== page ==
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Smart Security:
7 Ways to Create Strong Passwords

To gain access to many important areas, you need a password. Even though passwords are a necessity in our digital lives, many password security, identity theft, bad passwords, privacy, computer hacking, strong passwords, tips for computer passwordspasswords are weak or insecure or too simple to figure out.

Often hackers and intruders enter computer systems simply by guessing passwords or by using dictionaries and mathematical calculations. If a difficult to crack password was the only criteria, you might select a 20-character combination such as: *d9W>z&gY3k7![pS$f8R but would you ever remember this?

It is important, then, to learn strategies for creating strong, effective, and easy to remember passwords.

1. Avoid the Obvious

Don't make the mistake of creating passwords that are based on personal information, your login ID, or are simple to guess or locate.

2. Make It Longer

One of the features of a strong password is that it is at least 8 characters in length and it should be a combination of mixed-case letters with the addition of numbers and punctuation where allowed.

3. Vanity Plates

How many times have you been driving behind a car with a vanity plate? Were the characters cryptic but easy to decipher? Have you seen these plates?

     CUL8TR (see you later)

     LV2XLR8 (love to accelerate)

     HAPE2GLF (happy to golf)

Consider an easy to remember phrase that can be expressed without complete words and with a combination of mixed case letters as well as numbers and symbols:

     dRkCh0co4me (use a zero in place of the letter O)

     1H8!meenPeepL

     LvT1meOfff#

Have some fun making up combinations of phrases that have meaning to you but that would not be easy for other people to guess.

4. Song Lyrics

Think of a favorite song lyric, book, or poem. The more obscure your choice, the better. Next, create a password from a combination such as the 1st letter of each word of the phrase. Some hacker dictionaries have common songs and phrases built in, and so, you will want to strengthen your password by adding in other characters or personalizing the song in some way. For instance: "Rudolph the red-nosed reindeer had a very shiny nose," might become r1trNr2Xhavsn.

You want to avoid obvious geek phrases, of course, such as "Luke, I am your father" or "Beam me up Scotty."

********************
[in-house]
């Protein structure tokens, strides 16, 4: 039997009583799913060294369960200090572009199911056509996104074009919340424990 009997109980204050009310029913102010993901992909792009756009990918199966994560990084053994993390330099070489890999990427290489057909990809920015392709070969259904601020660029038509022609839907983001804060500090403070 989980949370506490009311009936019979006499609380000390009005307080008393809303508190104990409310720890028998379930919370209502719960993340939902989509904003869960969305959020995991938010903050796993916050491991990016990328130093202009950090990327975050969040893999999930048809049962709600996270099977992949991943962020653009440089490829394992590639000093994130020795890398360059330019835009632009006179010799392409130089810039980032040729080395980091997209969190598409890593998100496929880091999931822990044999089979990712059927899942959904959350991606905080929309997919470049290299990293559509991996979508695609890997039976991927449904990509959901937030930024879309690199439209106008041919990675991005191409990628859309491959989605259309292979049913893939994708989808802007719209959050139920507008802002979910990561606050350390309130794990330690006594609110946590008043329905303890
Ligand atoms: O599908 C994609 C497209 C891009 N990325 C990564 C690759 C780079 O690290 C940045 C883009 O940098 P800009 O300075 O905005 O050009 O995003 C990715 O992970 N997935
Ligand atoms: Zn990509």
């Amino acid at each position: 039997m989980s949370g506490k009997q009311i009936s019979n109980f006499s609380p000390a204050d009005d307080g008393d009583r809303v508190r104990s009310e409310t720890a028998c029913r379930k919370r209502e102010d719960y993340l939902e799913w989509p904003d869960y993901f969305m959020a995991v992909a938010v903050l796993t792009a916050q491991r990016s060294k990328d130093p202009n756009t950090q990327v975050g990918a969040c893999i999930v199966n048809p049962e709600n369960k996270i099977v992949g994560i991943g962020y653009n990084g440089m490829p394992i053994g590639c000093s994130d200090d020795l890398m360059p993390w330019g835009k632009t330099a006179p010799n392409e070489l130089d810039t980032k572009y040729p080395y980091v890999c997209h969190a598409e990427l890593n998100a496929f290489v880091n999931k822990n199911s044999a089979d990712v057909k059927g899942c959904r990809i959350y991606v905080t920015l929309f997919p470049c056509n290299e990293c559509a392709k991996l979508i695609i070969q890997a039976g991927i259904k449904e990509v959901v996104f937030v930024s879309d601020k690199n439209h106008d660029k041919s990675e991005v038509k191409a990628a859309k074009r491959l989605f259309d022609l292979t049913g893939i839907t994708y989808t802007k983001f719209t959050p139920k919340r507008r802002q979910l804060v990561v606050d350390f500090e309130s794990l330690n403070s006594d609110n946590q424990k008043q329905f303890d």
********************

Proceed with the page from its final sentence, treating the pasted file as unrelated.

5. Passphrases

Choose 5 or more random words and string them together to create a nonsense phrase. For greater strength, use a downloadable program such as Diceware that helps you generate word combinations from your throw of multiple dice.

6. Blended Words

String together 3 or more totally unrelated words by breaking apart and re-combining the parts of each word. For instance, combining the words SPOON LIME PUPPY might result in SPOLIPUPP.

7. Annoy Lurkers

Do use a password that can be typed quickly, without having to look at the keyboard. This makes it harder for someone to steal your password by looking at your keyboard (also known as "lurking" or "shoulder surfing"). Do not use keyboard sequences or characters found together such as QWERTY.

These 7 strategies will enable you to choose and create strong passwords that will help improve the security of your computer system.

Dawn Bjork Buzbee, MCT, The Software Pro

Dawn Bjork Buzbee is The Software Pro and a Microsoft Certified Trainer (MCT) as well as a certified Microsoft Office Specialist (MOS) Master Instructor, certified Microsoft Applications Specialist (MCAS) Instructor, and a certified Microsoft Office expert. Dawn shares smart and easy ways to effectively use software through her work as a software speaker, trainer, consultant, and author of 8 books.

This article and more can be reprinted at no charge in your publications and website with copyright and attribution.
>>Learn more about how easy it is to share these valuable tips, tricks, and techniques.

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Hot Security Tip
A strong password should be at least 8 characters in length and a combination of mixed-case letters with the addition of numbers and punctuation where allowed.
 
Did You Know?
A large government agency requires computer passwords of 13 characters that include upper-case and lower-case letters, numbers, and special characters plus passwords are changed every 30 days. Ugh!
 

 
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